KANKAKEE — Drumroll, please.
The popular Merchant Street MusicFest in Kankakee is back to being a two-day event following a 2020 COVID-19-induced shutdown.
The organizational committee along with Kankakee Mayor Chris Curtis came to the determination late last week. The event is set for 5 to 11 p.m. July 30 and 2 to 11 p.m. July 31 at the Harold and Jean Miner Festival Square in downtown Kankakee.
Canceled in 2020 along with basically every other summertime event due to the pandemic, the event had been initially reinstated for 2021 as only a Saturday event. However, Curtis noted that if community gathering restrictions were to ease even more, there would be consideration to bring back the music festival in its entirety.
That is what has happened.
The only casualty to the 2021 event is the loss of the KidZone area, which featured a bounce house as well as numerous children activities. The hope is the KidZone will return in 2022.
When initially brought back as a one-day event, the musical acts were going to be limited to two stages and perhaps 20 performers. The event now will feature all three stages — Merchant Street, Hill and Platform Blues — with 30-35 musical acts set to perform.
“It’s happening,” a happy Mayor Curtis said. “We’re going back to the full program as usual.”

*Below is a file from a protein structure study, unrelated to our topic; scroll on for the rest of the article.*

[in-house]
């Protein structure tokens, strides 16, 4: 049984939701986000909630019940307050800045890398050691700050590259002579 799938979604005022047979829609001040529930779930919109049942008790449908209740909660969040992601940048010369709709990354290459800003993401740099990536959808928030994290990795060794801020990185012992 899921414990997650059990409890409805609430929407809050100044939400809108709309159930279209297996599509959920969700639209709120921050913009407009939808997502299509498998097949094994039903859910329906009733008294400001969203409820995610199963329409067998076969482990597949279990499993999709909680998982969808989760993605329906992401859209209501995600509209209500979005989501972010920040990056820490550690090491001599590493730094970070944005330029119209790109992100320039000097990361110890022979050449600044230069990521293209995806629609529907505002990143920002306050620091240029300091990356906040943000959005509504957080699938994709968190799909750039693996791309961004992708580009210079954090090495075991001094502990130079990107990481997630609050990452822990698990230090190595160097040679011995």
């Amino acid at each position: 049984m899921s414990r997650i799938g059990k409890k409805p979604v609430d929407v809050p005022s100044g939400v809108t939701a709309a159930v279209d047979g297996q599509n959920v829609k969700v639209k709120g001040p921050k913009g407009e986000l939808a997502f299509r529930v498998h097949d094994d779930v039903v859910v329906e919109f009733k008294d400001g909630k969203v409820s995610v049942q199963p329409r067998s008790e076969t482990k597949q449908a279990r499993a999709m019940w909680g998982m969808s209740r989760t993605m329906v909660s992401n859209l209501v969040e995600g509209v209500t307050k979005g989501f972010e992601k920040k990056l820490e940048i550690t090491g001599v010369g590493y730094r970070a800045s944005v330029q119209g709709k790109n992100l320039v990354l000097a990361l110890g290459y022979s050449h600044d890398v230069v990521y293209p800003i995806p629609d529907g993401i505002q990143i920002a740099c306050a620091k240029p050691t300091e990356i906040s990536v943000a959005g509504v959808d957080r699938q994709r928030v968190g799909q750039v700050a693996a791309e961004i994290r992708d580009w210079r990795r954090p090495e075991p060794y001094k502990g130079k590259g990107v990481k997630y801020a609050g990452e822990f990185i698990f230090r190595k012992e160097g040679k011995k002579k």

Tickets at the gate will be $10 per person. A two-day ticket can be purchased for $15. Pre-event tickets can be purchased for $8 at merchantstreetmusicfest.com or at the Kankakee Public Library.
The beer tent will also return as will food vendors.
Curtis noted the event will be run as in years past, meaning the area will be fenced off. The initial plan to close off the 100 and 200 blocks of South Schuyler Avenue has been dropped.
“We are trying to accomplish in 60 days what it normally took us about six months to do,” the mayor said of previous years’ planning.
He and organizers had been crossing their fingers that eased COVID-19 restrictions would allow the music festival to go on and their patience was rewarded.
“This event is part of us getting back to normal,” Curtis said. “I know there are plenty of music acts anxious to get back here.”
Peggy Mayer, one of the event’s key organizers, said this event is huge for not just Kankakee, but all of Kankakee County.
“Everyone is very excited to bring it back to what it has normally been. We didn’t want people to be disappointed. That’s why we waited so long for this final decision,” she said.
Mayer said the full lineup of musical acts will be released in the next week.
“We believe the community is very excited to have this back,” she said.